I launched the podcast around six months before my fortieth when I was going through a mild existential crisis and I don’t think age is any coincidence. The whole thing about failure is that if you can survive it, you can learn from it and that turns it into a kind of success.  I had realised at that point in my life that every time I had experienced something that was world shattering, deeply upsetting, heartbreaking or difficult, I had survived every single one them and I realised that I had been taught something that I probably needed to know and that all went into the podcast.  I needed to be that age to be at that stage.  

 

 

Elizabeth Day 40 over 40 2021_33 copy 2Elizabeth Dayby Jenny Smith

 

What's your take on the ageing process?

It’s a privilege and an honour.  I think the key to getting comfortable with ageing is to see more and more women in projects like this brilliant one that you’re doing being represented in the public eye, ageing in whatever way feels appropriate to them. That’s how we as a society get more accepting, get more comfortable, get more supportive of the ageing process in whatever way it chooses to manifest itself.  So I like to think that instead of wrinkles I’ve got wisdom lines and I genuinely feel that true beauty comes from accepting yourself and projecting that authenticity into every space that you find yourself in.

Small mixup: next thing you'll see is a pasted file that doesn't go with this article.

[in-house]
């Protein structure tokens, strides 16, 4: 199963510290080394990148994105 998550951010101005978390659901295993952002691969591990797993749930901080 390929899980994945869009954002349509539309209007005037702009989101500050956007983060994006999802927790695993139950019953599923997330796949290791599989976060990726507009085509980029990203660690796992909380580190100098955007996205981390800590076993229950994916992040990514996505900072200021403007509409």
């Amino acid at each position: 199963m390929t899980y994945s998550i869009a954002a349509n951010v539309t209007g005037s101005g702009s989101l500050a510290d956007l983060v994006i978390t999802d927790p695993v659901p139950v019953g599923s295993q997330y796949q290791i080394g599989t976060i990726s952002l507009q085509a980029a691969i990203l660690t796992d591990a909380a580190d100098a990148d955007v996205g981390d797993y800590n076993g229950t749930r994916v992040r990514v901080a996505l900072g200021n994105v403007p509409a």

What advice would you give to 20 year-old you?

It’s impossible advice to follow but I would tell myself to worry less because most of the time things really work out, and even if something doesn’t feel like it’s working out at the time I promise you that given the fullness of the years you will be grateful for that thing that didn’t work out. Either because it would have taught you something or because it wasn’t the right thing for you or because you'll be closer to the thing that was meant for you.